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Why is the following wrong?

$ cd "~/my data"
bash: cd: ~/my data: No such file or directory

$ cd ~"/my data"
bash: cd: ~/my data: No such file or directory

$ cd ~/"my data" # works
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That how bash tilde expansion works:

If a word begins with an unquoted tilde character (‘~’), all of the characters up to the first unquoted slash (or all characters, if there is no unquoted slash) are considered a tilde-prefix.


Lets assume your home directory is /home/user and you're currently in it, the first example:

cd "~/my data"

This tries to cd into a directory with the path /home/user/~/my data/. Notice that ~ is a valid character in directory or file names.


The second example:

cd ~"/my data"

This does the same as the first. If your wonder, it's because the slash is quoted, as stated in the citation above.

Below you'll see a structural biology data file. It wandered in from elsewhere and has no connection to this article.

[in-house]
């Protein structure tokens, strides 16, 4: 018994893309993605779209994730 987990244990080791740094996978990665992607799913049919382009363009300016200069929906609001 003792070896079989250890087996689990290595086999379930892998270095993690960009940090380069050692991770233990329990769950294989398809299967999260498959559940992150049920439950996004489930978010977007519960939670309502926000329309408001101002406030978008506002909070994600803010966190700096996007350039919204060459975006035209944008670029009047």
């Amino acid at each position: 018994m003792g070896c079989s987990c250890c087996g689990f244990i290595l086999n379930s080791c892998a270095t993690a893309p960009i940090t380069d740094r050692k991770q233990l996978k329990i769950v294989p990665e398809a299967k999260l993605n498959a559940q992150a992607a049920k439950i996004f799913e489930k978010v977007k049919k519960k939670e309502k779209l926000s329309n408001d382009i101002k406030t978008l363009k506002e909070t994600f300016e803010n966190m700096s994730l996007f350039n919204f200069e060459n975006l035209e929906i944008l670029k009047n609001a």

The third example:

cd ~/"my data"

This does tilde expansion, because the slash is not quoted, and is therefore replaced by the contents of the $HOME environment variable. This changes to the directory /home/user/my data/.

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  • thanks. In the first example, is it ./~/my data/ rather than /home/user/~/my data/? – Tim Dec 5 '15 at 14:45
  • @Tim Yes, from that directory you're in it's ./~/my data. I wrote the absolute path in the answer. – chaos Dec 5 '15 at 15:21
  • "all of the characters up to the first unquoted slash" does not include the first unquoted slash, correct? – Tim Dec 5 '15 at 16:06
  • @Tim Correct, see the link in the question for tilde-prefixes. – chaos Dec 6 '15 at 18:34

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